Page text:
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Protest still in the works for Whistler conference

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Call to action urges activists to help shut down PNWER’s annual meeting

There are less than three weeks to go before the Pacific North West Economic Region (PNWER) meeting in Whistler, July 25 to 29, and there is still no word on what kind of protest – if any – we can expect.

Last week a spokesperson from a group calling itself the Cascadia Region Anti-Capitalist Collective (CRACC) called on West Coast activists and protesters to converge on Whistler and shut the PNWER conference down. There was also a link to an anti-PNWER Web site at www.resistpnwer.com .

Pique spoke to an activist at CRACC about the call out, but when asked what kind of numbers and protest tactics Whistler can expect she had no comment. She also would not comment on any of her past involvement in protests. She wouldn’t even tell us a name or a nickname, preferring to go by the moniker of "unidentified source."

She did say, however, that nobody involved in the anti-PNWER movement wanted to see anybody get injured on either side of the fence.

"The first thing I’m going to say is that we don’t want to see a repeat of Quebec City, because that was a fiasco, a lot of people were hurt," she said. "Maybe some people will think (Whistler) will be like that, because Quebec City was the last big news story and the people will want to compare it to that."

Whether a protest in Whistler is even going to take place is also unknown, "but I’m hoping something will happen, and I’m hoping that it will be enjoyable and non-violent," she said.

"PNWER has been around for years now, and a lot of people don’t even know what it is, it’s been pretty low key as far as media attention goes. They’re making decisions that affect people’s lives, and I think the people should know about that."

PNWER membership includes British Columbia and the Yukon Territory in Canada, and Washington, Montana, Oregon, Idaho and California in the U.S. There will also be delegations from Pacific Coast states of Mexico, who may be offered membership in the future.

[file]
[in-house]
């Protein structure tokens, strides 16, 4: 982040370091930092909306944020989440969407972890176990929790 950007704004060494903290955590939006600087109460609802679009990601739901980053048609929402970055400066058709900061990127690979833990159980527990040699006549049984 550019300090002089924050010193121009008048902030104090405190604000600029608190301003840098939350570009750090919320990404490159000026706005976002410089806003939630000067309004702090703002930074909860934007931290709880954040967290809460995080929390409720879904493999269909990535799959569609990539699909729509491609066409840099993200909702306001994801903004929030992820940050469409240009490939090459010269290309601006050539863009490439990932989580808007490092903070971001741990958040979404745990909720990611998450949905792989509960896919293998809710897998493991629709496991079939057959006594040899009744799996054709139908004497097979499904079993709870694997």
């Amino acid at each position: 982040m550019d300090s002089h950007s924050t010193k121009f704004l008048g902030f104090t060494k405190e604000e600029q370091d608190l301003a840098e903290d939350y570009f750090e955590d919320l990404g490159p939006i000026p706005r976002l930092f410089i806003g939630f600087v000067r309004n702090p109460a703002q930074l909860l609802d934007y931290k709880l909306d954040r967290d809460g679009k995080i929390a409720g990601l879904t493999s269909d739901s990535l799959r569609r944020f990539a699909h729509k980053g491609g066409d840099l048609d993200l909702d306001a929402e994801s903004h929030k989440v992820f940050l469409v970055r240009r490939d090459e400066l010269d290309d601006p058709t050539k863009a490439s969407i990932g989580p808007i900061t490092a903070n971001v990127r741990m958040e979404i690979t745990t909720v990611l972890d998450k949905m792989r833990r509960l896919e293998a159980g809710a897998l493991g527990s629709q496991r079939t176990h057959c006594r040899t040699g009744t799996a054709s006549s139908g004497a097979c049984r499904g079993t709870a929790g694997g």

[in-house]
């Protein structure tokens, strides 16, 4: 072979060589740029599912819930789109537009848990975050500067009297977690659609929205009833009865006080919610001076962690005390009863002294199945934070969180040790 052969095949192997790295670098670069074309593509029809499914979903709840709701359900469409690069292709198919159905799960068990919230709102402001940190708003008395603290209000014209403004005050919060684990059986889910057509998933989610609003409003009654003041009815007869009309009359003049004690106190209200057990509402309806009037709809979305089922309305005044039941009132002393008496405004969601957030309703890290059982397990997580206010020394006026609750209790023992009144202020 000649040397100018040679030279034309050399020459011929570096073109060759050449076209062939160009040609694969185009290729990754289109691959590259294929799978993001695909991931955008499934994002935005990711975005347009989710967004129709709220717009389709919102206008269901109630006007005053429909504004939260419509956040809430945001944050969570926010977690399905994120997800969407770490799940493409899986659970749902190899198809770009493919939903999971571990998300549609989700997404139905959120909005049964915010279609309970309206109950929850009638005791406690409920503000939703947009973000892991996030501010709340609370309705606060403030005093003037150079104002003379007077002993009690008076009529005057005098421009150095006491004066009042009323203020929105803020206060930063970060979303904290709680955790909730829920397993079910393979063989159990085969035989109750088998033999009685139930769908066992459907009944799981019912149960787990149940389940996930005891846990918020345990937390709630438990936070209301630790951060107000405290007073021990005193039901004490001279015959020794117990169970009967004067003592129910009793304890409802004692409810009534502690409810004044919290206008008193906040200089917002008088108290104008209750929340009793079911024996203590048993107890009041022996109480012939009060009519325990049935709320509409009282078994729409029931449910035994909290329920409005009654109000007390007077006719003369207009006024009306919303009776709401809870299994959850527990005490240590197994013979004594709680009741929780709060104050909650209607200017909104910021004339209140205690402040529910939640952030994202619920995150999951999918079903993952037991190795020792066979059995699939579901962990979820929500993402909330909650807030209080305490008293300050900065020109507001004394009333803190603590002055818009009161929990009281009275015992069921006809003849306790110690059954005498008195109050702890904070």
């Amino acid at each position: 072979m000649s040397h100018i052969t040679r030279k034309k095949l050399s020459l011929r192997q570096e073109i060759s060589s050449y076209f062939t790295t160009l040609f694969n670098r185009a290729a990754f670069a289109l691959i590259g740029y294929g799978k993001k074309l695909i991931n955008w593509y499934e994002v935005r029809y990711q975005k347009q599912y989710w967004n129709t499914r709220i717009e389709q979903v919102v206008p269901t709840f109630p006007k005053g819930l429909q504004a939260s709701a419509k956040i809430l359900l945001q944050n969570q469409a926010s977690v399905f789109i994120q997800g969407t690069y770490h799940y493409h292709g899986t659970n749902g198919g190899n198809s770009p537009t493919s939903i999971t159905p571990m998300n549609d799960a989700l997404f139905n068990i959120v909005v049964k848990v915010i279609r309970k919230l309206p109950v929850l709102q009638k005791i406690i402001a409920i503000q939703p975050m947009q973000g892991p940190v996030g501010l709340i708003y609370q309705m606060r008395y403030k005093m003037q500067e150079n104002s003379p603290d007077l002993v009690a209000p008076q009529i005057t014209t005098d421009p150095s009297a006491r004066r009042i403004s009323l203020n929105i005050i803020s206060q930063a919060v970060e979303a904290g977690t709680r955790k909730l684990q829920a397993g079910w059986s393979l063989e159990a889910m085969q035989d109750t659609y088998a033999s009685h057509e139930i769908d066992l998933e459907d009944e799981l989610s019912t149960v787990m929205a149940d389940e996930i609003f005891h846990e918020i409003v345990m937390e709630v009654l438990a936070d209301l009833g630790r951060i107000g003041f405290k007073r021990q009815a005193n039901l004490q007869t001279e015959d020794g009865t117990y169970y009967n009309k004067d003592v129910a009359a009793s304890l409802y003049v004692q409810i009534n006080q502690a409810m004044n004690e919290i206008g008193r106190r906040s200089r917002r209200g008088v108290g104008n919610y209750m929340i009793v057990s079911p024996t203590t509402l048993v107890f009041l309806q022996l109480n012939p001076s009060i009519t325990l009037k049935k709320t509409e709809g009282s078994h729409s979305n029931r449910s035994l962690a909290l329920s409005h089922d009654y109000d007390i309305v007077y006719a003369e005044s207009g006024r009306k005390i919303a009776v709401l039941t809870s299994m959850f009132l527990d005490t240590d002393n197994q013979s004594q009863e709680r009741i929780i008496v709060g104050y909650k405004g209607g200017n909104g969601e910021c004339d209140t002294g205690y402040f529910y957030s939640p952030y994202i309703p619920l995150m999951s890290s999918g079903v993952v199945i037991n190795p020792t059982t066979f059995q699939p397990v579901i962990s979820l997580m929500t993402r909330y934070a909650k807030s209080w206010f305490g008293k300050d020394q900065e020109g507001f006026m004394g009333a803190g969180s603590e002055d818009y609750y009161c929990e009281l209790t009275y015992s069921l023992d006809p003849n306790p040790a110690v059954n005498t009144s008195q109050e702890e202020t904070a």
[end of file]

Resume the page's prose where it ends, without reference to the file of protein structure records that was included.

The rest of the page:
PNWER members meet annually to discuss issues that are affecting the region, such as trade and the environment. This year’s topics include health care, tourism, telecommunications, transportation, water, power, free trade, agriculture, education and high tech industries. Keynote speakers include Microsoft chairman Bill Gates and newly elected Premier Gordon Campbell.

The Council of State Governors West (CSGWest) is also holding their annual conference in conjunction with PNWER, bringing governors together to discuss common issues.

Anti-PNWER groups believe that through trade agreements like the North American Free Trade Agreement and the Free Trade Agreement of the Americas, PNWER is dedicated to "further exploiting indigenous peoples, the working class and the poor by extracting more ‘resources’ out of the region, such as forests, minerals, oil and water. PNWER is yet another body of control that gives the reins of power over to rich white men who have been exploiting and killing the people and the environment of this region since the first colonizers."

The RCMP and municipality have been informed about the possible protest, but have yet to issue any formal statements.

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